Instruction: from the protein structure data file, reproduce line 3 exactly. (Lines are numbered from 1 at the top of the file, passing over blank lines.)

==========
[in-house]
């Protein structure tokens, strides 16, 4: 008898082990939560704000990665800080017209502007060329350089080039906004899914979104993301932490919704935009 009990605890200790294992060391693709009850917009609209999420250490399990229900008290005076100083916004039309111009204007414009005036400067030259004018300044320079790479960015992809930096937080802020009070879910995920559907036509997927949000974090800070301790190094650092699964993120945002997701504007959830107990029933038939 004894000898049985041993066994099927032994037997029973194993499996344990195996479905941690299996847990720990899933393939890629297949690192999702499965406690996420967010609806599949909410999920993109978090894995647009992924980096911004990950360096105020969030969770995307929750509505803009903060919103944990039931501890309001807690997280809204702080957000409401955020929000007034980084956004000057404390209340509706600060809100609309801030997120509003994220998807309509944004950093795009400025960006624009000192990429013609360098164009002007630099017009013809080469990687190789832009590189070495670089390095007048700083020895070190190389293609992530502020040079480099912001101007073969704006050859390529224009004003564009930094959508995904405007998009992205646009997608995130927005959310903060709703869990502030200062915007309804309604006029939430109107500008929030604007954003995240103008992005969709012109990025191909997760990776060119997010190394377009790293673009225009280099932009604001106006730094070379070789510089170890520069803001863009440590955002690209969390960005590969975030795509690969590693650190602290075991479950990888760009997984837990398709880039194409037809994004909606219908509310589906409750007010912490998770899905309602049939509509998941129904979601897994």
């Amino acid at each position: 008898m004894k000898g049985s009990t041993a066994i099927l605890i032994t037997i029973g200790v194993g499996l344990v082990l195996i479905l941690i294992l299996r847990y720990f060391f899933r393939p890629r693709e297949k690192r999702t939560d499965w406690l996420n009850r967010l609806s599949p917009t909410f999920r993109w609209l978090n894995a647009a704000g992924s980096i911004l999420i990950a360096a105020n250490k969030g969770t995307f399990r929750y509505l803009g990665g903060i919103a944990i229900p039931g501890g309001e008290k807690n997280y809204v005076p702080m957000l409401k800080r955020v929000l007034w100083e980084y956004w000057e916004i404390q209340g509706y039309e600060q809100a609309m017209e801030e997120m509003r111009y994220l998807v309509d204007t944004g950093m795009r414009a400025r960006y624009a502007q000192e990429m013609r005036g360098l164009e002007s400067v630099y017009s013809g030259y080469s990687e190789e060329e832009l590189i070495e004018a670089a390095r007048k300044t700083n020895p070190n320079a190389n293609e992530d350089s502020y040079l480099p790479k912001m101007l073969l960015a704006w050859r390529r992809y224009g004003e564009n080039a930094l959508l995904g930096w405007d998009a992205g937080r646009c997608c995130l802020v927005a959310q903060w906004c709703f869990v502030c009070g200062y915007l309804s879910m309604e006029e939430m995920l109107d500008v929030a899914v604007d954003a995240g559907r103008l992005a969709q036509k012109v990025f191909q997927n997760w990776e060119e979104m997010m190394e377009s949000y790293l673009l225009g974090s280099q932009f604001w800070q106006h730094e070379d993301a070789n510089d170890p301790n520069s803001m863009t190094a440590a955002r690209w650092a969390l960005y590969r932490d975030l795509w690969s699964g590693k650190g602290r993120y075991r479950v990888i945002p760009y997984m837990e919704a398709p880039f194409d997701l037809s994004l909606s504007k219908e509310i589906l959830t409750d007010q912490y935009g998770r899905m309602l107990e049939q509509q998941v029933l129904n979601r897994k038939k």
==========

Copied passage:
């Amino acid at each position: 008898m004894k000898g049985s009990t041993a066994i099927l605890i032994t037997i029973g200790v194993g499996l344990v082990l195996i479905l941690i294992l299996r847990y720990f060391f899933r393939p890629r693709e297949k690192r999702t939560d499965w406690l996420n009850r967010l609806s599949p917009t909410f999920r993109w609209l978090n894995a647009a704000g992924s980096i911004l999420i990950a360096a105020n250490k969030g969770t995307f399990r929750y509505l803009g990665g903060i919103a944990i229900p039931g501890g309001e008290k807690n997280y809204v005076p702080m957000l409401k800080r955020v929000l007034w100083e980084y956004w000057e916004i404390q209340g509706y039309e600060q809100a609309m017209e801030e997120m509003r111009y994220l998807v309509d204007t944004g950093m795009r414009a400025r960006y624009a502007q000192e990429m013609r005036g360098l164009e002007s400067v630099y017009s013809g030259y080469s990687e190789e060329e832009l590189i070495e004018a670089a390095r007048k300044t700083n020895p070190n320079a190389n293609e992530d350089s502020y040079l480099p790479k912001m101007l073969l960015a704006w050859r390529r992809y224009g004003e564009n080039a930094l959508l995904g930096w405007d998009a992205g937080r646009c997608c995130l802020v927005a959310q903060w906004c709703f869990v502030c009070g200062y915007l309804s879910m309604e006029e939430m995920l109107d500008v929030a899914v604007d954003a995240g559907r103008l992005a969709q036509k012109v990025f191909q997927n997760w990776e060119e979104m997010m190394e377009s949000y790293l673009l225009g974090s280099q932009f604001w800070q106006h730094e070379d993301a070789n510089d170890p301790n520069s803001m863009t190094a440590a955002r690209w650092a969390l960005y590969r932490d975030l795509w690969s699964g590693k650190g602290r993120y075991r479950v990888i945002p760009y997984m837990e919704a398709p880039f194409d997701l037809s994004l909606s504007k219908e509310i589906l959830t409750d007010q912490y935009g998770r899905m309602l107990e049939q509509q998941v029933l129904n979601r897994k038939k």